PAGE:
Perhaps on the overall 90 minutes Brazil had been slightly better, and had Alpay not brought down Luizao, and a goal been scored, few people would have complained. I certainly would not have. But after such unfairness I find it impossible to do anything but concur with Senol Gunes, who said "We wanted three points, but couldn't get them for reasons I won't mention. We came here with great pride and we leave with great pride… We produced a great effort but we couldn't get the result we deserved. There is an injustice about the result. I have to say that, an injustice."

    Strong words, but honest words as well. This was an injustice, perpetrated by Kim Young Joo, and then compounded by the insidious actions of Rivaldo, and the complicity of Kim.

    Two things stick in my mind here. First, Rivaldo is a cheat. He agrees. This is what he said after the game, reported by the BBC for all to see: "Obviously I exaggerated the incident for the guy to be sent off. The ball hit my hand and my leg. It didn't hit me in the face but that kind of attitude must not be allowed on the pitch. He deserved a red card."

    You can make up your own mind about his very questionable morals, but that kind of attitude needs to driven out of football. Rivaldo has openly admitted to taking a dive, to cheating. He is guilty of that and of ungentlemanly conduct. If anyone deserved a red card it was him. Rivaldo is a lucky man. Alpay was incensed and went to 'talk' to Rivaldo. Roque Junior put his huge frame in front of the Turk, and Alpay sized up the situation and turned away. But he should not be so lucky after the disciplinary committee have finished with him. Rivaldo should be suspended for his cheating, not just fined. But neither of these will happen.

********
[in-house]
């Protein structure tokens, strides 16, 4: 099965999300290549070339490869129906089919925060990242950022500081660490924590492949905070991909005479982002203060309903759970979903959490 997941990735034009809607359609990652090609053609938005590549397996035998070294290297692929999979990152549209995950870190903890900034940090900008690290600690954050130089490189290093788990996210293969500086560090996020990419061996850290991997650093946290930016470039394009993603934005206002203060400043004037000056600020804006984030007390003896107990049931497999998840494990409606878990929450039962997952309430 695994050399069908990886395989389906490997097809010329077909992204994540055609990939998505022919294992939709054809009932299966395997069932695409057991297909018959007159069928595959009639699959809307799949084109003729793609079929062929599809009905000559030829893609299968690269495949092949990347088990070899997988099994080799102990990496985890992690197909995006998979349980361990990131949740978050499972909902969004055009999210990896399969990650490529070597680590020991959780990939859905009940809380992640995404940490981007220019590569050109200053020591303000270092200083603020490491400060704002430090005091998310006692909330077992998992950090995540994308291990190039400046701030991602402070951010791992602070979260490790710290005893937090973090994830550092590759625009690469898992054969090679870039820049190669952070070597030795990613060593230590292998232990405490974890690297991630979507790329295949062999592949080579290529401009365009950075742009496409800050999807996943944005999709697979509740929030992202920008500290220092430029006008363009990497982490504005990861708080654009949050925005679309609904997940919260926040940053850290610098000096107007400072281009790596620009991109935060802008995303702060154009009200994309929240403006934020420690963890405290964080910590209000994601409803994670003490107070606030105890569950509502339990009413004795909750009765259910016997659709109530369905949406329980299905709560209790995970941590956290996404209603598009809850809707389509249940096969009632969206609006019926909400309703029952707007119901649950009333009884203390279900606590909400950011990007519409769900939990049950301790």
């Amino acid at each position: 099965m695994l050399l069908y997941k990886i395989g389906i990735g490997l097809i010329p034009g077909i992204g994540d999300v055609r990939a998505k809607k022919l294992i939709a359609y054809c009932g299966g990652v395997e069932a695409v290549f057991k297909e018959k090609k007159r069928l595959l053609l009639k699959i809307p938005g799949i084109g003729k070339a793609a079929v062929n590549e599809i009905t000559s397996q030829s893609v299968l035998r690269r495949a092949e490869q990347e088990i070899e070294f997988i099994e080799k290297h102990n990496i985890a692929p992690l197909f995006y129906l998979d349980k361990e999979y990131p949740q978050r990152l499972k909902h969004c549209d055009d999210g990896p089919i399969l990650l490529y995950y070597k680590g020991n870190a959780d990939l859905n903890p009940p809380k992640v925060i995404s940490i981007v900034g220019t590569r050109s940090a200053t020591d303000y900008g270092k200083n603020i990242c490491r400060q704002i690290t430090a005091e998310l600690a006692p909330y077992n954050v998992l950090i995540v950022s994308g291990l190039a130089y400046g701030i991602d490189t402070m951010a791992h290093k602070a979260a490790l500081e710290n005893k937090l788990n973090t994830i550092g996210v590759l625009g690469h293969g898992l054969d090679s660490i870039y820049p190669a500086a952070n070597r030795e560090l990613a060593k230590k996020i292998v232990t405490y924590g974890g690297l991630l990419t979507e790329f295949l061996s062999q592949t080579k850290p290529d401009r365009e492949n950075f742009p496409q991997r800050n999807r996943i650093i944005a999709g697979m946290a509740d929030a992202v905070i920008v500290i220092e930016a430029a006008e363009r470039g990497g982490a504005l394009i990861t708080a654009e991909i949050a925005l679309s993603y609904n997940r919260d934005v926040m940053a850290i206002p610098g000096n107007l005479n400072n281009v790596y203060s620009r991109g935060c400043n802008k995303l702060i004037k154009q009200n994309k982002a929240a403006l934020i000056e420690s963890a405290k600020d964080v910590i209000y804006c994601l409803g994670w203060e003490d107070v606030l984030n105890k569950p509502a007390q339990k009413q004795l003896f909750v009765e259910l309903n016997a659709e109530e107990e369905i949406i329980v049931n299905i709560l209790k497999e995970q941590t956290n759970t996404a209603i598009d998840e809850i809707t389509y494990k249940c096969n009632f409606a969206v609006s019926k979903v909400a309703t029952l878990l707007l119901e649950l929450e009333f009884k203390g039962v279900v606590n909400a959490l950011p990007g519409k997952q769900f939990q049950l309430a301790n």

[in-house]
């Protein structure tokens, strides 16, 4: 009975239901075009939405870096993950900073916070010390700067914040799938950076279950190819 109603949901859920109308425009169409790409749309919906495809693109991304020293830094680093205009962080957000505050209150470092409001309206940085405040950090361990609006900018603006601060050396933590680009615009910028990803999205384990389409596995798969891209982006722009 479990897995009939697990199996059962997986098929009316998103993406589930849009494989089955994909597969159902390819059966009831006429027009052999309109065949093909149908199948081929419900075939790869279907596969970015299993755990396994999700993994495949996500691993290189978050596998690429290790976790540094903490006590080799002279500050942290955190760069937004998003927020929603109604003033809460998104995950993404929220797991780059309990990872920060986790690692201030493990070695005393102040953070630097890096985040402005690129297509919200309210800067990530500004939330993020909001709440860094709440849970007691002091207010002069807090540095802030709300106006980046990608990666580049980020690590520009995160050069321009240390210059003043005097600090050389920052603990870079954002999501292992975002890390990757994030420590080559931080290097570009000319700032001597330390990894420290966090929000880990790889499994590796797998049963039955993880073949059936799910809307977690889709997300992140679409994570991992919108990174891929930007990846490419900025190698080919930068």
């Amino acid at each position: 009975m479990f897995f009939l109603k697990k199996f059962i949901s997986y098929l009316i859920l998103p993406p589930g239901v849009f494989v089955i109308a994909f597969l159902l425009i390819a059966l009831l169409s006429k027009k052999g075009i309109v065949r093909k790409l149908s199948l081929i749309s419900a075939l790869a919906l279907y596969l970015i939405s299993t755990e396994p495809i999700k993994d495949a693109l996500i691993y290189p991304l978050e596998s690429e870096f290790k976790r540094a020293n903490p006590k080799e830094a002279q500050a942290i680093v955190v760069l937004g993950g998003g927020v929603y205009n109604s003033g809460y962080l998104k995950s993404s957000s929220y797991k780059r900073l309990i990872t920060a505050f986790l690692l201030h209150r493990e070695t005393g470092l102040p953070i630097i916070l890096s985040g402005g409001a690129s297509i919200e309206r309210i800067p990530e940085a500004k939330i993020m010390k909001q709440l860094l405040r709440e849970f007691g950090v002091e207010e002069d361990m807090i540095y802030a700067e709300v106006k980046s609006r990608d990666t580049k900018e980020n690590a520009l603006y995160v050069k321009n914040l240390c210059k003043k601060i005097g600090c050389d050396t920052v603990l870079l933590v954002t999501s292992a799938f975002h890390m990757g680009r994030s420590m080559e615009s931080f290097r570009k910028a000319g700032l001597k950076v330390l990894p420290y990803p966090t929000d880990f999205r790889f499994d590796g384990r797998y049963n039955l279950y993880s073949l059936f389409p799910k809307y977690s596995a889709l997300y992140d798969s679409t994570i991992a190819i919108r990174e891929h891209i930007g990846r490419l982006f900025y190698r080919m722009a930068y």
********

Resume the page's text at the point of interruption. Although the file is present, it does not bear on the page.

I said two things stuck in my mind. The second was the start of the game. The two teams are presented to Sepp Blatter. Nothing unusual in that you say? Well France and Senegal were not presented to a single dignitary before the opening match, and I cannot remember Sepp going down to meet and greet a single player before any game so far, nor before the last World Cup final. But it is not this that is strange. What is bothering me is the way he embraced Ronaldo, Rivaldo, Ronaldinho Gaucho, Roberto Carlos and the others so warmly. He kissed several of them on their cheeks, and laughed and joked with the others like a long lost uncle at a meaningless friendly. This was a competitive World Cup match, which was more than likely to decide which team won Group C. Blatter made no secret of who he - the supposedly impartial FIFA President - was supporting. Now here is the bit that proves I am paranoid.